Its important for the student to understand that we must be quite proactive in our defence and learn to react before the adrenal dump kicks in, 
so we have a huge advantage on our opponent.

Likewise in life, in general, prompt action and positive thought can often preempt and negate many problems.

Fiona - 
Obviously, one of the aspects of a trained fighter mind v. an untrained fighter has to do with thinking about things/working with mindsets that aren't normally offered to us in our day to day lives, taking the time to ponder such things as stress and focus. 

What other techniques do you work with your students on to broaden their understanding, and how would these techniques show themselves in decision making by a trained fighter v. a seat of the pants fighter?

Danielle - 
Firstly, for us to manifest it in our outside world, we have to first manifest it in the inside world.

Therefore, we have to go there, to a place which is not necessarily pleasant. The same is true for the opposite of course.

In martial terms a huge part of the training with my students is the working of scenario based drills. By this I mean we deliberately fire the adrenal response.

This is achieved by placing the student under verbal assault and triggering the adrenal response by various verbal and physical methods.

The object is to place the student under a high level of stress to enable them to become familiar with the feeling of being swamped by an overload of chemicals running through the bloodstream.

It is important that they experience this because they can then know how to flip this switch in their opponent and this allows them the option of controlling the situation.

To control the situation at that point the student would have to practice what we call the Escalation drills. This allows the student to loophole their opponent and perhaps a get out clause to avoid the situation becoming physical.

I like to use what I term the Traffic Light method, whereby we have the reverse of the normal light procedure. We have red, amber and green.

Red, obviously you're stopped, nothing is happening. Amber you're switched on, your waiting and green is a go.

The life lessons from these drills in the studio can be easily assimilated into everyday life. A confrontation with the boss, a difficult argument with your spouse or children, etc. All this can be much better handled when we understand our own capacities.
And also, it doesn't have to be a violent confrontation. As I said pre-planning and programming works both ways. If you plan for a situation to go well, you stand a much better chance as you have prepared.

As is said..

Whether you think you can't or think you can, you are right!

Fiona - 
Let's talk about that last sentence for just a moment. I have found in the young people I speak with that our social environment encourages us to think we are capable of anything we put our minds to. Unfortunately, the last bit - we put our minds to - gets lopped off. They think that without putting in the brain training/muscle training/time and effort that spur of the moment they will have what it takes to do the job. That complicates the think you can/can't equation. Can you add your two cents?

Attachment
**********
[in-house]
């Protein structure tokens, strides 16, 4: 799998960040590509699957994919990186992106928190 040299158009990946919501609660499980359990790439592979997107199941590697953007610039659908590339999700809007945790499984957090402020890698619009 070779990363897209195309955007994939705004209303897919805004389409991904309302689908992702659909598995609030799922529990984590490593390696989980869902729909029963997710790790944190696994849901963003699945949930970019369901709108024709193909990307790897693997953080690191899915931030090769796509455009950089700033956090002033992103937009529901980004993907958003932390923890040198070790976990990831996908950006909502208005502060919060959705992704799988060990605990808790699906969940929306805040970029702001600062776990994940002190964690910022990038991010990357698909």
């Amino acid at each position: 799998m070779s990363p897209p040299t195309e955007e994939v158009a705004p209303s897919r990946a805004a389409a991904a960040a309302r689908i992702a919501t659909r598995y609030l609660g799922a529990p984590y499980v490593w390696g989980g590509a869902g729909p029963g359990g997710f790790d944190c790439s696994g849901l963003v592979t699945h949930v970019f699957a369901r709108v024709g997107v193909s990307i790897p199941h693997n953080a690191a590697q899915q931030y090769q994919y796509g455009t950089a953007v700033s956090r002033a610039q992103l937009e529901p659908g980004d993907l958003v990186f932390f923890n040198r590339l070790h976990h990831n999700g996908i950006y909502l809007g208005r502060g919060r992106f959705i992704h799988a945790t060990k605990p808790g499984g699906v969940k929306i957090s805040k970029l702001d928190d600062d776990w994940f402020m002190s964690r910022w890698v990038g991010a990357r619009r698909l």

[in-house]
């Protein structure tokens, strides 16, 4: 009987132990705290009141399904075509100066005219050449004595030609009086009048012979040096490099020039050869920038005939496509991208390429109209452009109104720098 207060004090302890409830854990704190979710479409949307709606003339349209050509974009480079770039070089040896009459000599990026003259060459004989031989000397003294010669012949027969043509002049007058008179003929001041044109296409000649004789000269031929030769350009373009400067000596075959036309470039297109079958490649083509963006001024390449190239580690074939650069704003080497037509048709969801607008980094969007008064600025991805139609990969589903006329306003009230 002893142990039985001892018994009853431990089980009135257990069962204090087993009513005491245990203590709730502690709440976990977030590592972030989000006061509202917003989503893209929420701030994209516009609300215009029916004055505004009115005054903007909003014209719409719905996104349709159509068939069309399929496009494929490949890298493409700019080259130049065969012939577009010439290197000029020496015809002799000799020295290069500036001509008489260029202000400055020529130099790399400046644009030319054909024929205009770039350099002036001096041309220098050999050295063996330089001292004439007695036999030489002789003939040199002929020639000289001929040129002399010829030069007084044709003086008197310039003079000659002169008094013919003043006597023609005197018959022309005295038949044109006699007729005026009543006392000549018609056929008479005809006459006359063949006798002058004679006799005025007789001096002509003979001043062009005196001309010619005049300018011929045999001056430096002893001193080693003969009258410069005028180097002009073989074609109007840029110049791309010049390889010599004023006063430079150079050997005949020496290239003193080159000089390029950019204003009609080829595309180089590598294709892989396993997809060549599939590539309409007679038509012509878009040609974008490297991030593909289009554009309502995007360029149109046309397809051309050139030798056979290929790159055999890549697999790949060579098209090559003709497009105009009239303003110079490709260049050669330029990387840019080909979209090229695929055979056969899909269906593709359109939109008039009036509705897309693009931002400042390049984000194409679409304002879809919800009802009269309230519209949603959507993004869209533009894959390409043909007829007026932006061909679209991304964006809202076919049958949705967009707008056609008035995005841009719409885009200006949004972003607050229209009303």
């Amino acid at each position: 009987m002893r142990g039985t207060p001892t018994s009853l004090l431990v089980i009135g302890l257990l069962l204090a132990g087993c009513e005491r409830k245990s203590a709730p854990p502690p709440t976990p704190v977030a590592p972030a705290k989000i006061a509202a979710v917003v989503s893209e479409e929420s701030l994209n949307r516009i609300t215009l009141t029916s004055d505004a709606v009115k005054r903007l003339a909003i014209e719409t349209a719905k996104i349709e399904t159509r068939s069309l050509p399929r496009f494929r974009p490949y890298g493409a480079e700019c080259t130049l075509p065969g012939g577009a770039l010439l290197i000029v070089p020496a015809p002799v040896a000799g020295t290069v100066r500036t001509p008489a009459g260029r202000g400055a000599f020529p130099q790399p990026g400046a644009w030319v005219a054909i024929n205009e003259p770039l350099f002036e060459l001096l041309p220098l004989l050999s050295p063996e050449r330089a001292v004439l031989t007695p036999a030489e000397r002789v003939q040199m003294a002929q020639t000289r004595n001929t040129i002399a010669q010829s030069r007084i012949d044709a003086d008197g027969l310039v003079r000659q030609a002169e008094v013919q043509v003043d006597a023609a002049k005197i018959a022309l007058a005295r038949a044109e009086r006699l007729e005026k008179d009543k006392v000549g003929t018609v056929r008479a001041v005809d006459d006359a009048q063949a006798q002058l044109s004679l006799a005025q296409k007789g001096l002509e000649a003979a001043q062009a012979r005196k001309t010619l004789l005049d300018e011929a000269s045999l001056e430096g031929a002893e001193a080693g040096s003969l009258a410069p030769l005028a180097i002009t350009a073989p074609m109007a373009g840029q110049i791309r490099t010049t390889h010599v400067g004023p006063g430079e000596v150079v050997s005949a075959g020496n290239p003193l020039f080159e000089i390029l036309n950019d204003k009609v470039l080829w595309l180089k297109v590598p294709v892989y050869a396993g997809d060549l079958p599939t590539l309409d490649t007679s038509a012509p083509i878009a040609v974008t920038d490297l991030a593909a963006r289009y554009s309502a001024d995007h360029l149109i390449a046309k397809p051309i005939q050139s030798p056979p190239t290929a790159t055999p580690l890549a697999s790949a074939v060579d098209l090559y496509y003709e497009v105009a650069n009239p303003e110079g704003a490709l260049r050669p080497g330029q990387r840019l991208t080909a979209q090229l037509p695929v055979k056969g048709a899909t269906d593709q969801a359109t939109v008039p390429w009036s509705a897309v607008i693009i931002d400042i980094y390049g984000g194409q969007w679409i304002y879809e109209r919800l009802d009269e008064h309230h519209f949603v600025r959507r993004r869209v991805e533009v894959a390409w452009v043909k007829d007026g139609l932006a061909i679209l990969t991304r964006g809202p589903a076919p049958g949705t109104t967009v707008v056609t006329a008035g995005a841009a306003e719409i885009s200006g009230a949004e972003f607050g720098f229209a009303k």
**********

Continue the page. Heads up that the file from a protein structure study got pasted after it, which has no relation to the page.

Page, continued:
Danielle -
The prevailing line of thought seems to be...that we are capable of anything.

The truth is and it is a lovely that we are not in fact capable of anything.

However, we are capable of MUCH more that we think we are.

Of course though, that requires effort as you say. The effort to success ratio is an extremely important factor.

Edison and the light bulb are a prime example. It took him many hundreds of attempts before finally achieving success. In fact each 'fail' takes us a step closer. Our unconscious mind, which makes up 93% of our decisions, doesn't know the difference between what
s real or imagined. When we visualise with real intent, the mind believes it has happened. This gives us drive and momentum but of course we now have to take action!

So whether in the Dojo or in everyday life, we must practice daily inside and out.

Fiona - 
Last thoughts?

Danielle - 
A true fighter will always recreate and innovate. Embrace your fears and get to know them. Remember...your mind is like a parachute. It only works when it's open.

Much of my teaching and philosophy was inspired by the works of Erle Montague, Larry Tatum.

Thanks, Danielle. 
You can stay in touch with Danielle Serpico HERE

Thank you so much for stopping by. And thank you for your support. When you buy my books, you make it possible for me to continue to bring you helpful articles and keep ThrillWriting free and accessible to all.

1 comment:

  1. I've trained in martial arts for nearly 15 years and your guest is right on the money. You will never know how you will react in a life-threatening situation until you've actually been in one, but training for such an event will certainly help you emerge from it successfully. The great majority of people have neither the time nor the inclination to undertake such training, which isn't something you can do in a few easy lessons. It takes dedication, patience and the determination to overcome all the obstacles your mind and body will place in your path.